Sam: Well, they said there is that push marketing and there is a pull marketing. And a push marketing is when you’re always trying to push people to try your stuff. And a pull marketing is you do all the right stuff and you just pull people or just gravitate them towards you. And it’s so much – I always tell my little cousin, he just moved here, he’s 18 years old so he’s all into the girls. I’m like – it’s the same thing. If the girl is sitting at a club or at a bar, I don’t care. It’s not a church. It doesn’t – the location doesn’t matter. But if you really like that girl, if you just go out there and try to push up on her, most likely she’s going to be turned off. You know what I mean? But if you do all the right things and keep back, she’ll be more attracted to you.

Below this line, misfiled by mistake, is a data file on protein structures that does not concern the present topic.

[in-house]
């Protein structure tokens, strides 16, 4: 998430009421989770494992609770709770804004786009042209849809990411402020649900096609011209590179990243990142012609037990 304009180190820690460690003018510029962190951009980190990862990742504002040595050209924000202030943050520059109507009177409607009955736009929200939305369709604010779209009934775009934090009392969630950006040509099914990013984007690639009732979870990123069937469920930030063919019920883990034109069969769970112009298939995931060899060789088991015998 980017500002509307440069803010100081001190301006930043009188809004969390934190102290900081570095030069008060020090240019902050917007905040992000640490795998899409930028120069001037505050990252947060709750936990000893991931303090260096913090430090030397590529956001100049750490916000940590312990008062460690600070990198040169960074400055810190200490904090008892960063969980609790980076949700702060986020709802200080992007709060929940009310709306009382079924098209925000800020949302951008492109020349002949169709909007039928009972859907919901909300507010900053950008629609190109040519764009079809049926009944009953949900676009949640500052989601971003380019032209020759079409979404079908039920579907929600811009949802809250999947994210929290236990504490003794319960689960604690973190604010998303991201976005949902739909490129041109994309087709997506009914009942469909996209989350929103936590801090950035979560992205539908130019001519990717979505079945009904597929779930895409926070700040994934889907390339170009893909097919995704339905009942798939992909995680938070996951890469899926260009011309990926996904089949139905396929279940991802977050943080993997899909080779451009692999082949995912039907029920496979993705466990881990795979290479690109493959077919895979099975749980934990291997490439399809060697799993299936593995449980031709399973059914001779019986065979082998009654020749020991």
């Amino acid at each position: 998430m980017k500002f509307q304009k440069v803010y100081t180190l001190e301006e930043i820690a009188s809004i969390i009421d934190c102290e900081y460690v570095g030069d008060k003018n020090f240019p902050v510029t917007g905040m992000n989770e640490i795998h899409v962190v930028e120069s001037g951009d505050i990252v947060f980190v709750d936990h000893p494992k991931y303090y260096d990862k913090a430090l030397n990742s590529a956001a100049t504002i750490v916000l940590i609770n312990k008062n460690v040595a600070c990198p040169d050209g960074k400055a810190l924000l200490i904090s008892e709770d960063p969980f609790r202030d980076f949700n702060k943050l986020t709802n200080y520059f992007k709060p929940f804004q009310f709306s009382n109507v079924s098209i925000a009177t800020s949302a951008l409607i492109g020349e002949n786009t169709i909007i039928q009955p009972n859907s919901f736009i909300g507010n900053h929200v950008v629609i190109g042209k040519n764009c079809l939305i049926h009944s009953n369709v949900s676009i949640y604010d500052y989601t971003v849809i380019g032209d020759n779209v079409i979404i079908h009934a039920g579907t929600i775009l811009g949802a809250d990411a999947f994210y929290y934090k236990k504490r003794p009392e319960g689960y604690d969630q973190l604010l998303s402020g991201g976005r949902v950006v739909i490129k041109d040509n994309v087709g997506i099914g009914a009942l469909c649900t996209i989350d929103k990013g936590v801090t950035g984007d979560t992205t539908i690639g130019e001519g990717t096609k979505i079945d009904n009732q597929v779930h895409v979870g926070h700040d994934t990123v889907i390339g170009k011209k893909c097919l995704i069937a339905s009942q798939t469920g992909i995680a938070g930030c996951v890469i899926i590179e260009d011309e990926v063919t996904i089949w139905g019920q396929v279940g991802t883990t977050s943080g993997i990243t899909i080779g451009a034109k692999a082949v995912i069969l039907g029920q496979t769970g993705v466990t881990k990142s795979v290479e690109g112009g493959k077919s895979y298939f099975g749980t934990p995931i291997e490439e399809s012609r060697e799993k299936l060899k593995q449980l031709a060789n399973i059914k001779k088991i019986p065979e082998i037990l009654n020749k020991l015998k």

So it’s always been – I think that the pull marketing is just so much more attractive than the push marketing.
Kaiser: I totally agree.
Sam: Well, thanks man. Thanks for all that awesome interview.
Sam: My boy, Kaiser, the original Super-Trainer in the house who visits me here from New York. Thanks so much. Talk to you next.